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Mar 4, 2019

If you’re my patient, and you want help, I will ask you what specific problem you want help with. These are the four most common problems I see: depression, anxiety, relationship conflicts, or habits and addictions. Then I’ll ask you to zero in on one specific moment when you were struggling with that problem.

For example, if you want help with depression and low self-esteem, I’ll ask you to describe one moment when you were feeling down. It could be any moment at all—it might even be right now, sitting in my office (or reading this text).

Then I’d ask you to tell me exactly what you were thinking and feeling at that moment. You might be telling yourself, “I’m no good. I shouldn’t have screwed up! I’m always doing that! I’ll feel like this forever.” These thoughts actually cause the feelings of depression, shame, inferiority, and hopelessness.

In contrast, if you want help with anxiety, I will ask you to identify one specific moment when you were feeling anxious, worried, nervous, frightened or panicky. For example, you might have been feeling shy and insecure at a party, or terrified just before you had to take a test or give a talk at work. Or it might have been a moment when you were having a panic attack and feeling like you were on the verge of passing out or losing control and going crazy.

If you’ve been having trouble getting along with a friend or family member, I would ask you to describe one brief interaction you’ve had with the person you’re at odds with, and I’d ask you to write down one specific thing they said to you, end exactly what you said next.

For example, a podcast fan told me that his wife said, “You never listen.” He responded by saying, “That’s not true! I’m listening to you right now.” He was puzzled when she got even more upset and then the argument escalated!

I recently did a one-day workshop on the treatment of unwanted habits and addictions, like procrastination, overeating, excessive cell phone use, or drinking too much. I encouraged the audience members to focus on one specific moment when they felt tempted to procrastinate, binge, or have a drink, or give in to their habit / addiction, and to write down all the Tempting Thoughts that were going through their minds, like:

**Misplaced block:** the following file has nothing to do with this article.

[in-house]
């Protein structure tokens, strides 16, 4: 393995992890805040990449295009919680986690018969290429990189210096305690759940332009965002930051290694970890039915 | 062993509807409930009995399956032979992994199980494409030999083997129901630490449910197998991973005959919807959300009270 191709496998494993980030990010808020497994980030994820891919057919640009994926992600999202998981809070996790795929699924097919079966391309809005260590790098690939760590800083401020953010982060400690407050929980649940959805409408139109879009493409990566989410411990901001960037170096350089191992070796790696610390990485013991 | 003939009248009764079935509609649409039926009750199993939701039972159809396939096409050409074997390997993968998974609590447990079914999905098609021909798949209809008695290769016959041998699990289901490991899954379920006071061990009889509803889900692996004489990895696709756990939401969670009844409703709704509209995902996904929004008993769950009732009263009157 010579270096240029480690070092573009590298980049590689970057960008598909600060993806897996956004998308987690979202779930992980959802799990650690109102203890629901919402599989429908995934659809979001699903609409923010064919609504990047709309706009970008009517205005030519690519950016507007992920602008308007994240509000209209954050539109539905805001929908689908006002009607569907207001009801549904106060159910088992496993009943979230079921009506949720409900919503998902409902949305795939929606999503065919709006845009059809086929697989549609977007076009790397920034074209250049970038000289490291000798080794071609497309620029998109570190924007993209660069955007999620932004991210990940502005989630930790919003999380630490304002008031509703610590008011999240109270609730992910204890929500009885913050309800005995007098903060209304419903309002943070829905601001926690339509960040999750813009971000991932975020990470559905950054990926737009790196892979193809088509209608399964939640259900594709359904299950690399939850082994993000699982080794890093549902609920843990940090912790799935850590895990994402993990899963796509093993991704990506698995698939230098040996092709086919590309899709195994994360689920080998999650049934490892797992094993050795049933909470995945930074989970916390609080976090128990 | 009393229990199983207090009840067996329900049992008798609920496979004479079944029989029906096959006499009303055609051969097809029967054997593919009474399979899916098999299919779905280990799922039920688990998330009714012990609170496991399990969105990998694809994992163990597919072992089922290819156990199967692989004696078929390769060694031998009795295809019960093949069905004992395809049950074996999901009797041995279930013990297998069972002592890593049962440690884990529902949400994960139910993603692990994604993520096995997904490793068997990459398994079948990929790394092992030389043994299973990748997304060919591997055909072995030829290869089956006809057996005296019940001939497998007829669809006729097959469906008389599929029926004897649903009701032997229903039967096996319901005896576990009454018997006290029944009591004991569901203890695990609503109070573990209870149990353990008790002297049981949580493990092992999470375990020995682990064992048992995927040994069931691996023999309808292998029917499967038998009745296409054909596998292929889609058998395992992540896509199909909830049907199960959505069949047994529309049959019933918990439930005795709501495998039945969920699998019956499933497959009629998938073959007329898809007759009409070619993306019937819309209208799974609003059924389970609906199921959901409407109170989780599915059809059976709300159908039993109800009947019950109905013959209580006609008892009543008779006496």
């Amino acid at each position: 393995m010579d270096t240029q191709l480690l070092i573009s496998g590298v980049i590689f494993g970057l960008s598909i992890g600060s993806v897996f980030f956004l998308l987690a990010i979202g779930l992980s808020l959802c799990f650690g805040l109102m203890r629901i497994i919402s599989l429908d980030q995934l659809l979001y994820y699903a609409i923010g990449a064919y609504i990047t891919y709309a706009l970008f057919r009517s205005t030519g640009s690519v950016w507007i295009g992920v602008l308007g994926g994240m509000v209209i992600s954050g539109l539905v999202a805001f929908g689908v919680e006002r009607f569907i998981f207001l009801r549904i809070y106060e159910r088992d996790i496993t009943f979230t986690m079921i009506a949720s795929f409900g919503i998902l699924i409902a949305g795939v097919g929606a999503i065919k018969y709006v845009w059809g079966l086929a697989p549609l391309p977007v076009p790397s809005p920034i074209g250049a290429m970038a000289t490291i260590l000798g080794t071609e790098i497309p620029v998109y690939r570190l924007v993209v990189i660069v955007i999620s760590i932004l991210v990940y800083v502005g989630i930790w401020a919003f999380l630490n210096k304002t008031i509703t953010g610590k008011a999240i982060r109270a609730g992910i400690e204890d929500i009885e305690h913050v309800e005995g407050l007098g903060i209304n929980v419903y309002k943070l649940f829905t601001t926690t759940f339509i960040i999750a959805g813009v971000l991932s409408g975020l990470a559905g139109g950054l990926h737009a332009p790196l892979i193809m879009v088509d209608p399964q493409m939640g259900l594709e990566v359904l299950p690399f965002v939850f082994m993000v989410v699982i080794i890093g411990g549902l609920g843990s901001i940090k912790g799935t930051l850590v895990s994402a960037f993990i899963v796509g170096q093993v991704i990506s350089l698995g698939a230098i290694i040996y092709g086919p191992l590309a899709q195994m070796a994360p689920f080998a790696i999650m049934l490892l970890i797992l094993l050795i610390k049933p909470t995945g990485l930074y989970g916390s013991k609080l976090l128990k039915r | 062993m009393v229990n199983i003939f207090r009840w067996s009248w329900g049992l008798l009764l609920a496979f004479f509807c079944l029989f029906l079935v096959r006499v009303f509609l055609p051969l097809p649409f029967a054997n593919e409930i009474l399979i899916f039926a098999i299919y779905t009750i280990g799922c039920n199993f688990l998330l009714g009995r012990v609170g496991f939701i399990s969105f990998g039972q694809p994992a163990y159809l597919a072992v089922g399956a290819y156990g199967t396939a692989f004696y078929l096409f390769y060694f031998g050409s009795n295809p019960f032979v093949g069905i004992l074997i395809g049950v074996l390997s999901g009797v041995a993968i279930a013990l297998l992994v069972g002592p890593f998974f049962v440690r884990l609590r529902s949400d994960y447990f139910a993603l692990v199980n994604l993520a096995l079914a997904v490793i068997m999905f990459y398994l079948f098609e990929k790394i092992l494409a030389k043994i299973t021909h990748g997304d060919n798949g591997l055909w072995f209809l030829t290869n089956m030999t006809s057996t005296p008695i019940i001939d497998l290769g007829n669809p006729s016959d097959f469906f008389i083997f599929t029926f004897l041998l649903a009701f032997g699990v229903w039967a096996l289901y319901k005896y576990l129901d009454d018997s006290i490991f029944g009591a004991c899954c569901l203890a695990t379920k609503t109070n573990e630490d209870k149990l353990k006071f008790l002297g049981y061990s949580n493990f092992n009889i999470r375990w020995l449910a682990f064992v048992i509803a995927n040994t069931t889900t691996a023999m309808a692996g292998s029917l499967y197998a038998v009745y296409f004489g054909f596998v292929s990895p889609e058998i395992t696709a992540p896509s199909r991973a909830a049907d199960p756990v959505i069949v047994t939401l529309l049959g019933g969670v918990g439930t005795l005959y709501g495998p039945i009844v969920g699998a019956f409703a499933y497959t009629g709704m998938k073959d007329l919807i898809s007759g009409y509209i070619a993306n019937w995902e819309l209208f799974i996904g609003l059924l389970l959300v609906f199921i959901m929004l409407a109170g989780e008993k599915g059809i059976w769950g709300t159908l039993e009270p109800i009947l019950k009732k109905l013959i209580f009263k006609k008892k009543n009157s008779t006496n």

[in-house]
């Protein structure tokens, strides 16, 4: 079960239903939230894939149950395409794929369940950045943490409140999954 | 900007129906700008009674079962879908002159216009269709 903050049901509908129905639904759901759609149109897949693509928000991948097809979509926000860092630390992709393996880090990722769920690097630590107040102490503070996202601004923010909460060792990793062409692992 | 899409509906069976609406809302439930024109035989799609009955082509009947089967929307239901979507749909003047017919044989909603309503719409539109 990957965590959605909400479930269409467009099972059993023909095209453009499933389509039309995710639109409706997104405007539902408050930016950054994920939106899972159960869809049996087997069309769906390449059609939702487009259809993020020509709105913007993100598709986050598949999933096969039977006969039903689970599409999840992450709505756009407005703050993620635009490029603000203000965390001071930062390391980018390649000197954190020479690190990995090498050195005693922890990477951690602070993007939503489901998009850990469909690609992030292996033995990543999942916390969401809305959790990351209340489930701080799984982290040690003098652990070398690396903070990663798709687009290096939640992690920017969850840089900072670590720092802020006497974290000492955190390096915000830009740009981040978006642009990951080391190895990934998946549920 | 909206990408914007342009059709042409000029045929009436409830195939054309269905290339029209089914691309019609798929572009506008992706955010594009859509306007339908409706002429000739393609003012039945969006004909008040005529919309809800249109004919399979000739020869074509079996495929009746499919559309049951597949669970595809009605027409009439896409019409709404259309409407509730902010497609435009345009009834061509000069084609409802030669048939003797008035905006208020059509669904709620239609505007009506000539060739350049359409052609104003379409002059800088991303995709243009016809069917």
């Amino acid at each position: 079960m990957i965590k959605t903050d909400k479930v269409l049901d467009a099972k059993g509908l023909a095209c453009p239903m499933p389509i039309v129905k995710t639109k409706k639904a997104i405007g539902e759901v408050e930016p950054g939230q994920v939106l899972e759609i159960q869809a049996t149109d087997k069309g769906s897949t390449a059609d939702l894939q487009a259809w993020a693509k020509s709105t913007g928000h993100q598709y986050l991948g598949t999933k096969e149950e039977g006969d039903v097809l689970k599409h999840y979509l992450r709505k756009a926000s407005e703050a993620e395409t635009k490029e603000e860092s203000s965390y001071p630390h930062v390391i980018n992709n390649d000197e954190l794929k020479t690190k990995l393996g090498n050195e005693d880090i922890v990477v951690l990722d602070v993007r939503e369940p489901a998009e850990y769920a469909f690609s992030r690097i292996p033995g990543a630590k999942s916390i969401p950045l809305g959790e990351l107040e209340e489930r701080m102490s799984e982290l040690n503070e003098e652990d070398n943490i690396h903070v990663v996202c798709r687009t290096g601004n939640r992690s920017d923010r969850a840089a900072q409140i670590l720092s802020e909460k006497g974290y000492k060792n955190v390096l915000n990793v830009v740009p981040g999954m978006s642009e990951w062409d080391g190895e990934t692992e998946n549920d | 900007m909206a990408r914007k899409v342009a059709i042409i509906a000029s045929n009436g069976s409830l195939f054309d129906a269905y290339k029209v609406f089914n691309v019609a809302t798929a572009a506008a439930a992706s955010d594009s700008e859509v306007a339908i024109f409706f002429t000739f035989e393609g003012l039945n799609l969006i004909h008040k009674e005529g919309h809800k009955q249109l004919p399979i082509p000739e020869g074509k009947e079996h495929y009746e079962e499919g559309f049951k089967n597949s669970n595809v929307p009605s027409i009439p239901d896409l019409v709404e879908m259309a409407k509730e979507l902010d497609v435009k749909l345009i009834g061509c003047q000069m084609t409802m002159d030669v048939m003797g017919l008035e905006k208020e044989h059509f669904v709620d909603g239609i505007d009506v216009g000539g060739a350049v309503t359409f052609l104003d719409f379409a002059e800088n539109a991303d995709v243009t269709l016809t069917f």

• Oh, that beer looks SO GOOD!
  • I’ve had a hard day, I deserve it.
  • I’ll just take one little sip. That can’t hurt!
  • There’s a good basketball game on TV. It will be way more fun to watch if I enjoy a few beers!

In each case—of depression, anxiety, a relationship problem, or a habit / addiction—I focus on one brief and specific moment when my patient was upset and having that problem. There are two reason for this concept of Specificity:

  1. When we understand what was happening at that one brief moment, we will understand everything of importance about that problem. As it turns out, all of your suffering will be encapsulated in that one brief example. So, when you understand why you were feeling depressed or panicky or whatever at that specific moment, you will understand everything you need to know about why you get depressed, or panicky, or whatever at any moment of your life.
  2. In addition, the moment you learn how to change the way you were thinking, feeling at that one brief moment, you will become enlightened, and you will suddenly grasp the solution to all of your problems. That’s because that one specific problem will simply repeat itself over and over, in slightly different disguises, every time you are depressed, or anxious, or arguing with a friend or family member, or struggling with temptations. So, once you understand the solution to that problem at one specific moment, you will understand the solution to that type of problem at any time in your life.